The last time I reviewed a 3G phone on the 3 network was over a year ago and many things have changed since then. The most important change is that 3 has finally got competition from the established mobile phone carriers. To be honest, I bought a 3 phone some time ago, but it wasn’t because any of the services 3 provides, but rather because of the amount of inclusive minutes you get every month.
I’m sure I’m not the only one that has been temped, but there are times when I regret my purchase – early on this was due to the poor network coverage, which I can gladly say has been vastly improved upon. However, one thing that hasn’t changed is the poor battery life of the handset, even though I’m using the extended battery.
My handset is a second generation 3G phone, but if the new Motorola E1000 is anything to go by, things are set to improve with the third generation of handsets that are now being launched. The E1000 is a traditional “candy bar” phone while most 3G phones so far seem to have been of the flip variant. If this is a good thing or not tends to be down to personal taste, but Motorola has come up with some interesting additions to a traditional design.
The first thing you notice about the E1000 is the large screen and at 34 x 44mm, with a resolution of 240 x 320 pixels, this 16bit display is excellent in use and very clear and easy to read. The second thing you notice is the odd button layout – there’s a row of four buttons on each side of the display, which is similar to the design of the Siemens SX1, although not quite as brave as having the whole keypad down the side of the phone.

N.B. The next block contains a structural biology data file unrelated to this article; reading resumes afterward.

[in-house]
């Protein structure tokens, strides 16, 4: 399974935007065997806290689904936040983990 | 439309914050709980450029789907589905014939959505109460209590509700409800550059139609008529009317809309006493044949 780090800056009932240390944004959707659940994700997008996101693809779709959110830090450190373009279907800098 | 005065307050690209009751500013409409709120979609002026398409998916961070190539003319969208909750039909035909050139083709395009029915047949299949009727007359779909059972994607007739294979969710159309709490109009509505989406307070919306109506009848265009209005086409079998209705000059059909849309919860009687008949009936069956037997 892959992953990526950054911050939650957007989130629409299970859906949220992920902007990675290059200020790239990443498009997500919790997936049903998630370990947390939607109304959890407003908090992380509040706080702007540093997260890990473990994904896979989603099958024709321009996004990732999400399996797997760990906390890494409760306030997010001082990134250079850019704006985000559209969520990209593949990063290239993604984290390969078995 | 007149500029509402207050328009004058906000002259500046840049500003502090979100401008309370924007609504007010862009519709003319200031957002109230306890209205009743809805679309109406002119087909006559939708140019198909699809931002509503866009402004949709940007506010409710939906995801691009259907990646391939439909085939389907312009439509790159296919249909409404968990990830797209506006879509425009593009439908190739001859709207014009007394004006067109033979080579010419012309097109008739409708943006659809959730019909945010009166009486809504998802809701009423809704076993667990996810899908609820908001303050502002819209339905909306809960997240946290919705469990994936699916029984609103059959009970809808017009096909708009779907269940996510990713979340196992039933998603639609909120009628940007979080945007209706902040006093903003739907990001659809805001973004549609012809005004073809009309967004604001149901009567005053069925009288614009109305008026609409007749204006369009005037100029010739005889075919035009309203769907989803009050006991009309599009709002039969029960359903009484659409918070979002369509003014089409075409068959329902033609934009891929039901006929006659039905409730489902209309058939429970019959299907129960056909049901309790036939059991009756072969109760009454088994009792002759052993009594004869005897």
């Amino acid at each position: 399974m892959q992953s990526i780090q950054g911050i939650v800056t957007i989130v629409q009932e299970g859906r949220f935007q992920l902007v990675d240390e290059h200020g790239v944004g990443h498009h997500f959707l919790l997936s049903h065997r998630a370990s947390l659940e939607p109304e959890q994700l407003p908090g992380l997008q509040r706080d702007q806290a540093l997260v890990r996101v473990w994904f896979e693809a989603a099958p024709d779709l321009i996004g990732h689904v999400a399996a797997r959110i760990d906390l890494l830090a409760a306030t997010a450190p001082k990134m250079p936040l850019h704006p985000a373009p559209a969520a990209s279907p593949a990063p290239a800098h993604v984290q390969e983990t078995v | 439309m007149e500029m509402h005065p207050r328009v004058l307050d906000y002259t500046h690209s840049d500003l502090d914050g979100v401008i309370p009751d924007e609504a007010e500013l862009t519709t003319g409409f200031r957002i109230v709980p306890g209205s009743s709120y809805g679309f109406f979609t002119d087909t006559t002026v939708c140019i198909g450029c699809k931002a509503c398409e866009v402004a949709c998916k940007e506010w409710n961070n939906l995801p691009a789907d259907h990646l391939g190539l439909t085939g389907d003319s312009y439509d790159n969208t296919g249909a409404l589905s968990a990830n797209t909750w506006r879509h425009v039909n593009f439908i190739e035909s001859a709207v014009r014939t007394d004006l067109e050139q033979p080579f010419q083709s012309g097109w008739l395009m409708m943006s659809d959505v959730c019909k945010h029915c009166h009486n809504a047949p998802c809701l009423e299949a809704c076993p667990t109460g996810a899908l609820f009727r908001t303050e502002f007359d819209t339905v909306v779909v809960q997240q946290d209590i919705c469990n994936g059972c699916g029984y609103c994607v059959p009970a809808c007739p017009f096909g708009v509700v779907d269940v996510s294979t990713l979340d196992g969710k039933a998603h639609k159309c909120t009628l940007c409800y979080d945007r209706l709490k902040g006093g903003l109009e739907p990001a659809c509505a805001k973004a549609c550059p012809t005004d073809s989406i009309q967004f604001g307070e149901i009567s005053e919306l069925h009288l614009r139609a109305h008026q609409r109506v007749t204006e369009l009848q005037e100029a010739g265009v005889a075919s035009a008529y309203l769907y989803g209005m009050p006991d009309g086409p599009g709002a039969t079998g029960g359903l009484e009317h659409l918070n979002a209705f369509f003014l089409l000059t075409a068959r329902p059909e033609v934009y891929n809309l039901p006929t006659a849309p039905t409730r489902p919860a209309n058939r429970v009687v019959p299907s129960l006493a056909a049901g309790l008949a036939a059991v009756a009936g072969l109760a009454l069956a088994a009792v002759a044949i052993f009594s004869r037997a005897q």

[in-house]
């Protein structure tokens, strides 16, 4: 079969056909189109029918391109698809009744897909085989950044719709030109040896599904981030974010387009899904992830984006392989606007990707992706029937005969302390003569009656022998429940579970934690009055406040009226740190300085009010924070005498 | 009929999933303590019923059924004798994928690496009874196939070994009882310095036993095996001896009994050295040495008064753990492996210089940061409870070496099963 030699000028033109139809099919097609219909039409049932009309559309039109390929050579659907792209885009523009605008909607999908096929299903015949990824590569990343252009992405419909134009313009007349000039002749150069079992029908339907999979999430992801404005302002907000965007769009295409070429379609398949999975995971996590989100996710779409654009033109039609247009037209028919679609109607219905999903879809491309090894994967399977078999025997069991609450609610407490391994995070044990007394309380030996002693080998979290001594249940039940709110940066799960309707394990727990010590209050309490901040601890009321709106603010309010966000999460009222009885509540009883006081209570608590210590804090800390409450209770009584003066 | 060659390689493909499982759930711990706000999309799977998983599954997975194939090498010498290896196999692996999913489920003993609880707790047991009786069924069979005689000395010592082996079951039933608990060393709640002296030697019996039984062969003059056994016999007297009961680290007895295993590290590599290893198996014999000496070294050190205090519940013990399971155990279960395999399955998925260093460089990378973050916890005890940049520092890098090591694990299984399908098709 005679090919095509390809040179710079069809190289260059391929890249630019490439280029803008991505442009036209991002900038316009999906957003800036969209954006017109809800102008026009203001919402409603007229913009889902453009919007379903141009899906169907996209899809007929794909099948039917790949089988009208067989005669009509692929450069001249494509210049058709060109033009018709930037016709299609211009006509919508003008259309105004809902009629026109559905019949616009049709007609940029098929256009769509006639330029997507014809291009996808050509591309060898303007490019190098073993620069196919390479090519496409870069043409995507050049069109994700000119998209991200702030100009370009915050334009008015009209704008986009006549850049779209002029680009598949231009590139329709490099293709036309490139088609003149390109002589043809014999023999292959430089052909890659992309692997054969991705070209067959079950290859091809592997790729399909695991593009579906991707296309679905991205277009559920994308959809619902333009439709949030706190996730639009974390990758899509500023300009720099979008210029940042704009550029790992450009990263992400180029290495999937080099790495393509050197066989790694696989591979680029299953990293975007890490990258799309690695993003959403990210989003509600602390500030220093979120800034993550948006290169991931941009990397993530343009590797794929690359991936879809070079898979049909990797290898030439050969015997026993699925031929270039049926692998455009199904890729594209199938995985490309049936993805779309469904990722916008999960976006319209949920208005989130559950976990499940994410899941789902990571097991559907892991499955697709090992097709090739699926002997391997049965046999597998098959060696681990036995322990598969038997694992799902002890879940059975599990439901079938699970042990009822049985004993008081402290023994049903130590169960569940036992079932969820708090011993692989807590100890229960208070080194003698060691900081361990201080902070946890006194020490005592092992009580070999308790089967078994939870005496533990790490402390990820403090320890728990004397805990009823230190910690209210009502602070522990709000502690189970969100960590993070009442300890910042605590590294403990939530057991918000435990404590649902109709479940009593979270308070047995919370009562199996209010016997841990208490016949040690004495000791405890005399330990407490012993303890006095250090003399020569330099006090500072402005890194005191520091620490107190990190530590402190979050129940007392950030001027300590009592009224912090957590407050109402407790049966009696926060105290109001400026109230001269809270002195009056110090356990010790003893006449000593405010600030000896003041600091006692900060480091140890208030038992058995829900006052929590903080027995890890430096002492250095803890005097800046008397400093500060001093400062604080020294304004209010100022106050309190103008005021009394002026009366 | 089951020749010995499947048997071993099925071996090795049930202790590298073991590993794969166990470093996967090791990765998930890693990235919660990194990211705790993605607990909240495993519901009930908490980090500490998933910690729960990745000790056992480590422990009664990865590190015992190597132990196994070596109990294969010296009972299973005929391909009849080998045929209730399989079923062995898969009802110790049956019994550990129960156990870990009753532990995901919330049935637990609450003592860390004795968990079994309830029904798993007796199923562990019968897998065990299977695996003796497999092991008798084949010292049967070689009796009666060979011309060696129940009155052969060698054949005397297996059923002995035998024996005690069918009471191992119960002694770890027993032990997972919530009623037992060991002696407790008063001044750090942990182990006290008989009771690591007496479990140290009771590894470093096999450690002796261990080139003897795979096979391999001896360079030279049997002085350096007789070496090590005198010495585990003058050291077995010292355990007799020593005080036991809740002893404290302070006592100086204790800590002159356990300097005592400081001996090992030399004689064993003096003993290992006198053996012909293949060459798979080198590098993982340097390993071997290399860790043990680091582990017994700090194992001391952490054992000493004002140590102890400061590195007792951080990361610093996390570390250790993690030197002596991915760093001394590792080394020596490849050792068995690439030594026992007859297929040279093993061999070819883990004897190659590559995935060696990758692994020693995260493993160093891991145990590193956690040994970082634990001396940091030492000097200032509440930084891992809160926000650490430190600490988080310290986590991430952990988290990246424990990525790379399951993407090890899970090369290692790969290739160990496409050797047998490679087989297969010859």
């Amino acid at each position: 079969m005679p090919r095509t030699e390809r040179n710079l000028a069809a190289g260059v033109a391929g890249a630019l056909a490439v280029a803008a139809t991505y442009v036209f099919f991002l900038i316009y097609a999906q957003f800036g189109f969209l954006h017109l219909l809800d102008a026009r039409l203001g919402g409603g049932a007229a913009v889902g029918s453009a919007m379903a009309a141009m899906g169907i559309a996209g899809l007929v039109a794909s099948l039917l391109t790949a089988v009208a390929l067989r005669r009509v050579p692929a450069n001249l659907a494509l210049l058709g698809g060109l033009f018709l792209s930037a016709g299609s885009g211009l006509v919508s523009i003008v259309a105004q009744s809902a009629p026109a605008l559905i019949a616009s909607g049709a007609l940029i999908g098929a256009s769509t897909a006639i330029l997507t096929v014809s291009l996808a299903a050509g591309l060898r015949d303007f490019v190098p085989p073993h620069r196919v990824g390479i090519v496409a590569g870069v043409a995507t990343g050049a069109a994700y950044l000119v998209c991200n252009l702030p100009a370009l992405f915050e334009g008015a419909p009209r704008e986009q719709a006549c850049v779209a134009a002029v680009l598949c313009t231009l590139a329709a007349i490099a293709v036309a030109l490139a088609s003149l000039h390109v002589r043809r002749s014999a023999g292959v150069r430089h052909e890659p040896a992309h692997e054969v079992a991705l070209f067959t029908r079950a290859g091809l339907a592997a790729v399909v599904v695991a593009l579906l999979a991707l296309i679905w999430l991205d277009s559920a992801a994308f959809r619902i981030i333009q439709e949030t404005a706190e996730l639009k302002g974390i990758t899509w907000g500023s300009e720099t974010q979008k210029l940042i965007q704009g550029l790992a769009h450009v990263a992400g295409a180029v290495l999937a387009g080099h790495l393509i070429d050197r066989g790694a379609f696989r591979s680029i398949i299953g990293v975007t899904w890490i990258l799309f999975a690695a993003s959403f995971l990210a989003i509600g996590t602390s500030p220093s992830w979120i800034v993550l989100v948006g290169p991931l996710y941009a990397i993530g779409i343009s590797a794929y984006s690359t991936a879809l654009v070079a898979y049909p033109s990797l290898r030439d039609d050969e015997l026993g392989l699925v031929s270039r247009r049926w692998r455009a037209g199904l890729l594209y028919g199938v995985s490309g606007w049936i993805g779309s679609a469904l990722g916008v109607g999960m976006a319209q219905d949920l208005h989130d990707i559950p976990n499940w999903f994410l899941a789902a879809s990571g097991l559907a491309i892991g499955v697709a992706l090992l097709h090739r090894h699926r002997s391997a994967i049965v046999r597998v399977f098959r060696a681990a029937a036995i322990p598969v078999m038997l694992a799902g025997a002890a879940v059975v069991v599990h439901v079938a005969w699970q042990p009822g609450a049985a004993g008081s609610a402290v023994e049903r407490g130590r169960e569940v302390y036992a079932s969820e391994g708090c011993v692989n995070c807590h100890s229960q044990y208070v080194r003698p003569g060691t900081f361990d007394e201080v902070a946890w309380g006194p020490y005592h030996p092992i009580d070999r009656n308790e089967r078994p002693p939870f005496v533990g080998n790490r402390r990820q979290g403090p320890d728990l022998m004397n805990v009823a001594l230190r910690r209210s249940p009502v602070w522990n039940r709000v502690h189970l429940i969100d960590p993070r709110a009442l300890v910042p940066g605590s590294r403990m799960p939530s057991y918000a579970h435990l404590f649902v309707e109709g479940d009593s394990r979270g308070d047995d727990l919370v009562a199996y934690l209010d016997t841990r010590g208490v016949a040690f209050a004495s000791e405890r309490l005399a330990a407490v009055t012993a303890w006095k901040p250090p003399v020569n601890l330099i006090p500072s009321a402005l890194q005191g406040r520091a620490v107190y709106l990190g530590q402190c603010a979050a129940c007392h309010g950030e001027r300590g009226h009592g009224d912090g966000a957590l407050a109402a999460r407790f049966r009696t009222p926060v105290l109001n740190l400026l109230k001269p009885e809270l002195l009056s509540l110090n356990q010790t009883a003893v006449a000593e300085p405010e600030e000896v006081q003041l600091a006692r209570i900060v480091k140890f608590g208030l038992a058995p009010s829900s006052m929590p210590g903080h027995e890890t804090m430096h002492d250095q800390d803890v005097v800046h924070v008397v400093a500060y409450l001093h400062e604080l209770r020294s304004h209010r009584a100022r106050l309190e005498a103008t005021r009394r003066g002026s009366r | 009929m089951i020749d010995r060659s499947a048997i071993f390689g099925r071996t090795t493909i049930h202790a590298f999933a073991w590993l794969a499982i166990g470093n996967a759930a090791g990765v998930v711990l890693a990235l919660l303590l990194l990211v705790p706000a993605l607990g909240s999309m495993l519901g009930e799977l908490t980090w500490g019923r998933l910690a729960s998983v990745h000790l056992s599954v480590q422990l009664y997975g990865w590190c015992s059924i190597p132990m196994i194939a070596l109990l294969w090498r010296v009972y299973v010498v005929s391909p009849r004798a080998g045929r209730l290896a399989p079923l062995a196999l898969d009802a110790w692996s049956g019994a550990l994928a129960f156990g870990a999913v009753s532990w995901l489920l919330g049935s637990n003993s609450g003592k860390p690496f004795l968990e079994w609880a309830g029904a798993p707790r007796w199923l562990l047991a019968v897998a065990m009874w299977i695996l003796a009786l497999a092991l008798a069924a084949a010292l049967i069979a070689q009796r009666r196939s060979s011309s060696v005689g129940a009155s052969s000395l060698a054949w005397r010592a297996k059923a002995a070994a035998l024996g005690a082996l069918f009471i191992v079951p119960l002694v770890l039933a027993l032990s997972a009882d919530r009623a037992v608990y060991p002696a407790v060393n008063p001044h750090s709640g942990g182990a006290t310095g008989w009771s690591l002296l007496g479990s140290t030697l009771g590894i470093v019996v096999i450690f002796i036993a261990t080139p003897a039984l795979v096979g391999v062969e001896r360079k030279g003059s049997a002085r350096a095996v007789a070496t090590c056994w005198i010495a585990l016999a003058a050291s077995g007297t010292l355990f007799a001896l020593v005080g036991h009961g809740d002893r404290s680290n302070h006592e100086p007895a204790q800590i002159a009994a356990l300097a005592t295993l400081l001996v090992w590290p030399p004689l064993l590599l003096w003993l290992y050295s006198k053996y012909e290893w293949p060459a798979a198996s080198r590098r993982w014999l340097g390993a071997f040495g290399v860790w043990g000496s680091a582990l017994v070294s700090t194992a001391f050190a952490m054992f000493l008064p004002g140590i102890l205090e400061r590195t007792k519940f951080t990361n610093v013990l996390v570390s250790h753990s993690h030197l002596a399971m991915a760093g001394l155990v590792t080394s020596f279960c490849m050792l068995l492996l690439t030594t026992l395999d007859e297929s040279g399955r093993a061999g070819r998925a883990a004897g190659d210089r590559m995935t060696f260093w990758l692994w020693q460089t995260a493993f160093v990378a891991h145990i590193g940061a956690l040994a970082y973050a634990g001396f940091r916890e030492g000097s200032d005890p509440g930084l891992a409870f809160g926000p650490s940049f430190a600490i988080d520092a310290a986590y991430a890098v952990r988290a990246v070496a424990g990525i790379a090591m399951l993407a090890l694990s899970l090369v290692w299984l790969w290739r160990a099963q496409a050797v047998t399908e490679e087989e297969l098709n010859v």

On the left hand side are the volume buttons as well as a video call and a voice call button. On the right hand side you’ll find a quick access button to the Internet, one for the camera, a back button and an end call button that also doubles up as the power on/off button. The camera button will also capture pictures once the camera software is running.
Just below the screen are three soft buttons, with the middle one taking you directly to the phone’s menus. One thing I found strange with the E1000 is the location of the small joystick, as it is placed between the 2 and 5 buttons on the keypad – this becomes particularly awkward when you’re trying to play games on the phone. You should also remember not to place your phone face-down on a surface – the joystick sticks out quite far from the keypad and it could get pressed inwards by mistake.
With the E1000 being a 3G phone it has two cameras, the rear one is a 1.2 megapixel camera with a native resolution of 1,280 x 960 pixels, while the front one which is used for video calls can only manage VGA quality – 640 x 480 pixels. This is not really an issue, since the video quality is heavily compressed and the picture you receive on the other end doesn’t look anything like the one you see of yourself in the preview window.
The good news is that we successfully made a 3G video call between the E1000 on 3’s network and a Sony Ericsson V800 on Vodafone without any problems at all, which goes to show that 3G is maturiing nicely. We’ll have a full review of the V800 up shortly.